How did Paddle Boarding Start
The ancient Hawaiians already had canoes when they first hopped on a wooden board and caught a wave to shore. They used paddles to propel and stabilize the ocean canoes and would have undoubtedly used paddles to do the same while standing atop the primitive surfboards. Over time the speed and agility of the surfboards made it more popular and the precursor to SUP fell by the wayside.
It wasn’t until Laird Hamilton, highly regarded as the greatest big wave surfer of all time, took a particular interest in SUP. Growing up in Hawaii he knew about SUPs and saw pictures of them in books. The itch caught hold and Hamilton just had to scratch it. He already had access to the board. Swapping in the modern lightweight short board for the heavier, yet more stable long board, Hamilton was able to actually stand on the board even on flat (no wave) days.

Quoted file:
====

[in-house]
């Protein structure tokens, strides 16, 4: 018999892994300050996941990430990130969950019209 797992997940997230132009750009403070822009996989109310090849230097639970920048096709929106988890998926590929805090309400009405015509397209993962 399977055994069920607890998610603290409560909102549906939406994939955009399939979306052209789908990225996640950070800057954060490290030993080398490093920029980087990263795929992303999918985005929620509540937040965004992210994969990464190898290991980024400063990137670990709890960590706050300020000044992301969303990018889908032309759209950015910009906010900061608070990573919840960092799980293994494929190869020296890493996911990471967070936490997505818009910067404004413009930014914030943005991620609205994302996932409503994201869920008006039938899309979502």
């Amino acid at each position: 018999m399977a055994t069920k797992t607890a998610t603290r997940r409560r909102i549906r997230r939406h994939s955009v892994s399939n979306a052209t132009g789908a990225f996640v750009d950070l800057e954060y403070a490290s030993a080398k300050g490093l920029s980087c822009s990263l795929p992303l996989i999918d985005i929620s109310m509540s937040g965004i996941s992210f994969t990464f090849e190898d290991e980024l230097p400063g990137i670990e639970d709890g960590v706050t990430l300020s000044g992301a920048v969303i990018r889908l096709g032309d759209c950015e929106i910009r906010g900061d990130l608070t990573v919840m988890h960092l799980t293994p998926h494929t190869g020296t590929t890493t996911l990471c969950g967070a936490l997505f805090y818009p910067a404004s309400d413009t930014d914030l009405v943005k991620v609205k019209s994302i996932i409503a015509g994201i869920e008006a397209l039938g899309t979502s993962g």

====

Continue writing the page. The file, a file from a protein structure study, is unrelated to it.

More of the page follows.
The paddle turned out to be the biggest hurdle, which took Hamilton months to develop and his search took him from the shores of his home in Hawaii to the California coast. Hamilton’s obsession with developing the modern SUP is one of the biggest reasons why stand up paddleboarding is so popular the globe over, heck people even use paddle boards for yoga or fishing now.